Microsoft wants 'screens everywhere'

LAS VEGAS — Microsoft CEO Steve Ballmer touted the company's new releases of an array of products to kick off the Consumer Electronics Show in Las Vegas.

But the most interesting thing Ballmalter talked about for policy buffs was the "screens everywhere" phenomenon. He touted Microsoft's Mediaroom, software it sells to subscription-TV services to provide an interface for their set-top boxes.

The newest version will also run on other devices — Xbox consoles, computers and smartphones — to access the same subscription content consumers have already paid for, all over an Internet connection.

That seems to go hand-in-hand with a new TV Everywhere initiative pushed by the cable industry, which lets pay-TV subscribers access that content on multiple screens. You can watch the cable shows on your laptop, work PC and your mobile device (right now, you're limited to three screens with Comcast).

Ballmer said such a service can be used not only with cable subscriptions, but also with services from AT&T and other video providers.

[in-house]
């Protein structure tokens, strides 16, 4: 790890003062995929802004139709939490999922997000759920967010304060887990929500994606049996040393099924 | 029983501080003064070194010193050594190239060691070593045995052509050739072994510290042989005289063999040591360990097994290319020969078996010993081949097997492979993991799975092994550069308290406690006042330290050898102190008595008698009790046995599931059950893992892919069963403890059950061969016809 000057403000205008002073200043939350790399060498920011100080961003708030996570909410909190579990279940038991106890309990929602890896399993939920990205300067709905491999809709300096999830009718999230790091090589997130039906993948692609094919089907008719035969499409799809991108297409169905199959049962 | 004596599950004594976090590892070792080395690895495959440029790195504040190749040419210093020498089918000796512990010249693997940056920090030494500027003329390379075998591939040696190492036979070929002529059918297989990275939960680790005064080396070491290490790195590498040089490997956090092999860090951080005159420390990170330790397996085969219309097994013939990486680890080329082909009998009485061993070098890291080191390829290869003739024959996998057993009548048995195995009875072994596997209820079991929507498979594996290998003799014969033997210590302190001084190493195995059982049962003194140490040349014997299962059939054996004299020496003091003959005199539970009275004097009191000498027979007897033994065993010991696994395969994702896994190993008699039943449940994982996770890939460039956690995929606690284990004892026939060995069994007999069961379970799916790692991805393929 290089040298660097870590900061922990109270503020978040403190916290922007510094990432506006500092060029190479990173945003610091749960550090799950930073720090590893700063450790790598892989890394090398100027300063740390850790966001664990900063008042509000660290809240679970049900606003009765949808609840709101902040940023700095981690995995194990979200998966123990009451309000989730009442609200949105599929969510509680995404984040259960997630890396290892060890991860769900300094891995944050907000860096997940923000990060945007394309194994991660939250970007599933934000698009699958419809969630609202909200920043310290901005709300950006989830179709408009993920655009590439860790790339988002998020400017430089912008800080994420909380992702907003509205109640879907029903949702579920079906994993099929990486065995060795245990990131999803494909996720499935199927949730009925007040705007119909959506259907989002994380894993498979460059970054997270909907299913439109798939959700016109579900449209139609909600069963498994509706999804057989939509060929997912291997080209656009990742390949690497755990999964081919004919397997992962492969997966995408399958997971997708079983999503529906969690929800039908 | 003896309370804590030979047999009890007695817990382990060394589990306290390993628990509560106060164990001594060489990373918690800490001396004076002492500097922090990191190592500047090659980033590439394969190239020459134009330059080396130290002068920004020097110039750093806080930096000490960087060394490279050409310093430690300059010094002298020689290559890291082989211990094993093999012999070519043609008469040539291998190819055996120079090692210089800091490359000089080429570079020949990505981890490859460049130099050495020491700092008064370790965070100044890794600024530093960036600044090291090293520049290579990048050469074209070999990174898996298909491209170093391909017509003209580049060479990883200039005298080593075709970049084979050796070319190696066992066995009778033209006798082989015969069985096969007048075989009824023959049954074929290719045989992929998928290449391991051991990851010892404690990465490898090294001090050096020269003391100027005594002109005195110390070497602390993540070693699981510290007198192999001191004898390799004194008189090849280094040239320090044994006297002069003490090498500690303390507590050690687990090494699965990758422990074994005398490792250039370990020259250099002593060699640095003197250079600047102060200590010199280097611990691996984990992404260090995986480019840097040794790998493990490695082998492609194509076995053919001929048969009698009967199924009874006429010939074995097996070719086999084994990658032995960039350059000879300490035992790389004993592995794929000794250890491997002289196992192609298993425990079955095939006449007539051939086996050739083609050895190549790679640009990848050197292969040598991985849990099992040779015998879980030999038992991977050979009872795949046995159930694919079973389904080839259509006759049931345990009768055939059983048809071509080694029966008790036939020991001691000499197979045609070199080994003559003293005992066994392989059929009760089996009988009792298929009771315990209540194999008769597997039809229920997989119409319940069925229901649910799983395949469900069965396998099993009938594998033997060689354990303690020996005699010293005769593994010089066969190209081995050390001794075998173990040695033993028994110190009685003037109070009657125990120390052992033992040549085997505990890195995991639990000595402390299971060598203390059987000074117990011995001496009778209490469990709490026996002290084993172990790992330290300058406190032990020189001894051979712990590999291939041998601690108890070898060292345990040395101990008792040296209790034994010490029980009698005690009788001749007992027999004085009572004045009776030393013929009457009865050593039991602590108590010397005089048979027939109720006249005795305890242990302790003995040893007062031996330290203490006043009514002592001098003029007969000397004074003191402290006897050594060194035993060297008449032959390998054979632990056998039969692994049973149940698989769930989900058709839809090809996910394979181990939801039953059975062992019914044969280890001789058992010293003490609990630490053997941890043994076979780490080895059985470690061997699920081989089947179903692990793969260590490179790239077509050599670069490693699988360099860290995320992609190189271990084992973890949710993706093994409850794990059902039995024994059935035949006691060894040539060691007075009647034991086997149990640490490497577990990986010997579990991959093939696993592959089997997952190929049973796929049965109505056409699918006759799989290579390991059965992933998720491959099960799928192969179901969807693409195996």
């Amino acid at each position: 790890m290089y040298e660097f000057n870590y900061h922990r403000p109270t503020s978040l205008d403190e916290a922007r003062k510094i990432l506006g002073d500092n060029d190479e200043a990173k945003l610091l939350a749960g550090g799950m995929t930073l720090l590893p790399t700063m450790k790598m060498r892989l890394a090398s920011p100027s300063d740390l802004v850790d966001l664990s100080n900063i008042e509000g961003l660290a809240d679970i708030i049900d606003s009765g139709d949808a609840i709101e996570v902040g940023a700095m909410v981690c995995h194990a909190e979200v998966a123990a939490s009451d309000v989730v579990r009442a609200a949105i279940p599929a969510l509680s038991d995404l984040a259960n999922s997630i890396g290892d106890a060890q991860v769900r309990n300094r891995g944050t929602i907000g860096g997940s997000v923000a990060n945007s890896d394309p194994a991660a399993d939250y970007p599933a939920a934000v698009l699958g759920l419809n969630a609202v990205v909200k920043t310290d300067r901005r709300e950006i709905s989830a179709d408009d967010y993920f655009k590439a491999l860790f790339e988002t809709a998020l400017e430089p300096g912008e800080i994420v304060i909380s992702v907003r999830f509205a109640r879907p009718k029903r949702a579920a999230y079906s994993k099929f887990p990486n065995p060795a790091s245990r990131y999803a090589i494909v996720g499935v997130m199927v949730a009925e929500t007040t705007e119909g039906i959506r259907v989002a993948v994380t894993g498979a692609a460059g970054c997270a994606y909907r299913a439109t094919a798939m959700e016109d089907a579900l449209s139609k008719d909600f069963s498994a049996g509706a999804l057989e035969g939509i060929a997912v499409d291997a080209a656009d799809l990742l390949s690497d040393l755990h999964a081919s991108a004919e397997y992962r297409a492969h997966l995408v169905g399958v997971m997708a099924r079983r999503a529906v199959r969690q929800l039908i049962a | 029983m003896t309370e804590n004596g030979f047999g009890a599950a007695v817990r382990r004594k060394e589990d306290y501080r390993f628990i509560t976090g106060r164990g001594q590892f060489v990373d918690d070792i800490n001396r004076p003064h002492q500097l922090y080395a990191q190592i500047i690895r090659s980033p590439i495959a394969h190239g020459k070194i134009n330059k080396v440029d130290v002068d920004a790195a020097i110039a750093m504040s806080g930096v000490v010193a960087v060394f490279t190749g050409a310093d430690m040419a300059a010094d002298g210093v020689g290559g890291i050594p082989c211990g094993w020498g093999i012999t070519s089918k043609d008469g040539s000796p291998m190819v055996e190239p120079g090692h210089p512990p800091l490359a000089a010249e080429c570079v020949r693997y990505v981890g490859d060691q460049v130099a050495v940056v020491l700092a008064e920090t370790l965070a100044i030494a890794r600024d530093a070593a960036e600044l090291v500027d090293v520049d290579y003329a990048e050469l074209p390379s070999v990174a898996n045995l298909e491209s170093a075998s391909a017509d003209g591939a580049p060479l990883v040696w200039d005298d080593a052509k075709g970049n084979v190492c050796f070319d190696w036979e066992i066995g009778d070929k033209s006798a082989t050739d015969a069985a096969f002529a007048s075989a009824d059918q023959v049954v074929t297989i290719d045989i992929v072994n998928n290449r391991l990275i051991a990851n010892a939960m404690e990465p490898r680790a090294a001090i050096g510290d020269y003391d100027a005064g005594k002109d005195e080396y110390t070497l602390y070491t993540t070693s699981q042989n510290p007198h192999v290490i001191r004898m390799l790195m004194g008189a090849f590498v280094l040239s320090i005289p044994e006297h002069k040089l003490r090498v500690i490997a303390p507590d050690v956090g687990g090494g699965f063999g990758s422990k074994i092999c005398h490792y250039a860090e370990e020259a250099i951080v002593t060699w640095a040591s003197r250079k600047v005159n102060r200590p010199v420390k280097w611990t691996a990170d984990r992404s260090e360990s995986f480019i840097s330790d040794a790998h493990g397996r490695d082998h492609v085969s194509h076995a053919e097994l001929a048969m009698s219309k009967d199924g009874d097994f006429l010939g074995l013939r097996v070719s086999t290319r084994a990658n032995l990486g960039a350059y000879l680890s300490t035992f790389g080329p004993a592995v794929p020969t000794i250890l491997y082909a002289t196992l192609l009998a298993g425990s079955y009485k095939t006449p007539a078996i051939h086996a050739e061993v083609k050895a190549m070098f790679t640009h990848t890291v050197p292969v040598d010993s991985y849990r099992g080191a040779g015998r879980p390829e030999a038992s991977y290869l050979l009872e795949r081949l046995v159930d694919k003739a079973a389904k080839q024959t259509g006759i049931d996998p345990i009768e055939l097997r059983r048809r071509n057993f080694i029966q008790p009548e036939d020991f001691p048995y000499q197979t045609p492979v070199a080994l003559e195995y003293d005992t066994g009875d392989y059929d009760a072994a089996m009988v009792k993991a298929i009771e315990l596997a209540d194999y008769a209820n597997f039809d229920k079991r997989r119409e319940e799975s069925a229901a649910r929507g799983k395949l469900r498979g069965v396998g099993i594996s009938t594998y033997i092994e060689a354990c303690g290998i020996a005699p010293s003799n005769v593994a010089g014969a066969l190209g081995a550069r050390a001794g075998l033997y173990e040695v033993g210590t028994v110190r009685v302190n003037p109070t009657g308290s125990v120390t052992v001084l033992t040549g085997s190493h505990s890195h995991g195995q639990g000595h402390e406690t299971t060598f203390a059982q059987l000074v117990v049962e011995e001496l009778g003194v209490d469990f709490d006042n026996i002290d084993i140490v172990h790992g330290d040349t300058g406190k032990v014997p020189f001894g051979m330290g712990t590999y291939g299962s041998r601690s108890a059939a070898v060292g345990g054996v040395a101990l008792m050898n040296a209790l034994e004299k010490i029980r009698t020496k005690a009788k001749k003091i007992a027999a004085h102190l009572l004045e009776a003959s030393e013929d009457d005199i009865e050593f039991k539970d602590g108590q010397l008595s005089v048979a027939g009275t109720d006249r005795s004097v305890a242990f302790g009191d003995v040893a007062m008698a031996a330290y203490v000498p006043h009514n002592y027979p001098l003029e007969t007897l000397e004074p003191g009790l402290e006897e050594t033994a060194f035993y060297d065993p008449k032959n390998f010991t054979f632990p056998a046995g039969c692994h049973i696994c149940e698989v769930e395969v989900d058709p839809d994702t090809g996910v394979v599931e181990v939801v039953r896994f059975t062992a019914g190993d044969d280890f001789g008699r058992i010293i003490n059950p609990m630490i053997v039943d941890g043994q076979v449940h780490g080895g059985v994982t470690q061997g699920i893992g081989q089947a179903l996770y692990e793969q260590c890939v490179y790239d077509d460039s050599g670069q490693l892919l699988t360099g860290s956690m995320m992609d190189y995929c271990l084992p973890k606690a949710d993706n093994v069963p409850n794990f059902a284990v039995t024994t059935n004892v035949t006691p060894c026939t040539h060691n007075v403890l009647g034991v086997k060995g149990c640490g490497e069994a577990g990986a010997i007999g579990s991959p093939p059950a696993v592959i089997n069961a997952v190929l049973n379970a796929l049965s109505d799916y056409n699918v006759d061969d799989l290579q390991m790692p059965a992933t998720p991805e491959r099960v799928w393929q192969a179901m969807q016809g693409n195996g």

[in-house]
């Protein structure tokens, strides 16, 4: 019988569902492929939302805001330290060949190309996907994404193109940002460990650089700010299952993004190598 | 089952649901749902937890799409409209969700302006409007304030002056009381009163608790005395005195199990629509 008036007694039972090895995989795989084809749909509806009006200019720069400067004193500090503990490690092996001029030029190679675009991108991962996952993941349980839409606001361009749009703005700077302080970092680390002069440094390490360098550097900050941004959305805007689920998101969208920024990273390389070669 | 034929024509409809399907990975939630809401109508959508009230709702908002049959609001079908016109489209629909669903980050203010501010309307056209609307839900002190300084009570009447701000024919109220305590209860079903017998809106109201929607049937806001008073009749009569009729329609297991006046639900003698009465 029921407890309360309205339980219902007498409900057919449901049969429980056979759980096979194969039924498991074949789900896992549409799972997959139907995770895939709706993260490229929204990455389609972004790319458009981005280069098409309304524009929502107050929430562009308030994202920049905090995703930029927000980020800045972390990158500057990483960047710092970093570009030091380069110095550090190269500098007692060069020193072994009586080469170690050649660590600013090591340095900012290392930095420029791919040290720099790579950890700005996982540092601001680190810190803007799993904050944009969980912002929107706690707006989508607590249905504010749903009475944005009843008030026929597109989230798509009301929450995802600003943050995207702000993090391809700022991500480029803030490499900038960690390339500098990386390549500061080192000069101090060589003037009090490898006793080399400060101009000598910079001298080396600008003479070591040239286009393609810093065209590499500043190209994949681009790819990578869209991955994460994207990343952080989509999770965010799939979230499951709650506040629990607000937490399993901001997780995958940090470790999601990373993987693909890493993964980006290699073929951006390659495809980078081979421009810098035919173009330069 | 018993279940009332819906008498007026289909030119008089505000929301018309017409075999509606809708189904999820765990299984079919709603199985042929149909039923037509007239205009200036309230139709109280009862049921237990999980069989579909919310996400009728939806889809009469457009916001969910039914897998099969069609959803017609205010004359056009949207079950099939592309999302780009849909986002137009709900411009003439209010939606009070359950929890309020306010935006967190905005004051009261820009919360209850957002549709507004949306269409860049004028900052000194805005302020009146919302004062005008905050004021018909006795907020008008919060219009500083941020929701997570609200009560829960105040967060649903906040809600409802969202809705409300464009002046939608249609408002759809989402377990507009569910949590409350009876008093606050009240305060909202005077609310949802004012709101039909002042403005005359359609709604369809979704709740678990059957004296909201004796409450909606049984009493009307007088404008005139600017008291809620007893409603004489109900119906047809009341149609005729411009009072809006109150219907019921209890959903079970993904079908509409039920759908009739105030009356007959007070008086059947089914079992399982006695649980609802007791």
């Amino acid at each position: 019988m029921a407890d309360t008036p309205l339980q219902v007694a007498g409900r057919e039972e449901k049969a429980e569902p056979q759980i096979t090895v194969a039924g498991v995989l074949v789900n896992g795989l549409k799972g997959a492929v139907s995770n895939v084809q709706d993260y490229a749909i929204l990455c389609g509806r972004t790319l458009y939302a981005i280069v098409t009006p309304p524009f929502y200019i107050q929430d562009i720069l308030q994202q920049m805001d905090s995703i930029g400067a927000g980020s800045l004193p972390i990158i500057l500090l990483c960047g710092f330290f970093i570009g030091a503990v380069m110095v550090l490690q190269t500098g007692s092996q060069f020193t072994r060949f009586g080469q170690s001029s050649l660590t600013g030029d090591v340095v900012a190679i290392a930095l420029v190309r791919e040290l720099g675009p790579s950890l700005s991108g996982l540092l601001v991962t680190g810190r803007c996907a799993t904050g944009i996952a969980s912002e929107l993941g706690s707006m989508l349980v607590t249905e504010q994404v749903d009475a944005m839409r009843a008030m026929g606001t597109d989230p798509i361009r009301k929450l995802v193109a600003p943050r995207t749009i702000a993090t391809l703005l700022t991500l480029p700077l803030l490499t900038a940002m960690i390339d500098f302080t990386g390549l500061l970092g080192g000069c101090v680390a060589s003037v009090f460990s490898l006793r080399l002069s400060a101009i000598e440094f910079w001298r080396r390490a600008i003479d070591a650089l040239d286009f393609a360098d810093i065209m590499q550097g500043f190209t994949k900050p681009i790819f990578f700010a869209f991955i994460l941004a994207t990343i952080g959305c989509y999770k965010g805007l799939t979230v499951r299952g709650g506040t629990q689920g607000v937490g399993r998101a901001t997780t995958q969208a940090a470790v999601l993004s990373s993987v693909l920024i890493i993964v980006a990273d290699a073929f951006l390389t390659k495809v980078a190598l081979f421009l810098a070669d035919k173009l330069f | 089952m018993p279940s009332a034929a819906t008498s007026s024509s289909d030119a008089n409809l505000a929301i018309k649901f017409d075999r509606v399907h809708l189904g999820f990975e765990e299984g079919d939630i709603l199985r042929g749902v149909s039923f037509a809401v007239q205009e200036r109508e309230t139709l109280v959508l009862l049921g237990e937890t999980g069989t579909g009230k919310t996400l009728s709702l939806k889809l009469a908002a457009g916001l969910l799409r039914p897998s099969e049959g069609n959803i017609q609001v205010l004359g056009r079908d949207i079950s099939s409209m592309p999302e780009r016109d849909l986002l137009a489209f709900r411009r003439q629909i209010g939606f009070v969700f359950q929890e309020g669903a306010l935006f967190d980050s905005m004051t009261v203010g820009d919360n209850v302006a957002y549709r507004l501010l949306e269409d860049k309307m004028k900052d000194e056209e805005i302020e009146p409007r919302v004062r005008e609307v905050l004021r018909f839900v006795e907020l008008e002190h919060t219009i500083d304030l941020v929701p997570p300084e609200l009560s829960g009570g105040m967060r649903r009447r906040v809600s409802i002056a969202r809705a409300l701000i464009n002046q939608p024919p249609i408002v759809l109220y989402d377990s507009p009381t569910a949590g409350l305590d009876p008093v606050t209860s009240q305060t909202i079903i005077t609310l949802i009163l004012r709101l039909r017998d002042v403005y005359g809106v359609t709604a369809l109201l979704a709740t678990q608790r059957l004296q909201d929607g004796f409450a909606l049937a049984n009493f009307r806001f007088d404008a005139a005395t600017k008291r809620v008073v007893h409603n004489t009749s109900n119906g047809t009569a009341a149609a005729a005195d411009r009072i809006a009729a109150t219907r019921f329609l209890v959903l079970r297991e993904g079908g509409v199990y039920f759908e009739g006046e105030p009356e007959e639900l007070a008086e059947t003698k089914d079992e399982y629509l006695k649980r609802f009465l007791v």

"You're running a cable service from Cox over a cable card and a service from AT&T over the Internet," he said during the demo.

"It's the same pay-TV service on the PC, on the phone and Xbox 360. All my content, everywhere I expect it to be."

Some public interest groups have criticized the TV Everywhere model as being anti-competitive to free online video services, like

Another interesting angle for folks back in Washington: Ballmer listed cloud computing as one if the three major "evolutions" in technology for 2010. As we've previously reported, Microsoft is making a big push into the federal market with its cloud computing applications.

Photo: A Microsoft employee puts the final touches on the company's massive booth on the show floor. So many screens, so little time.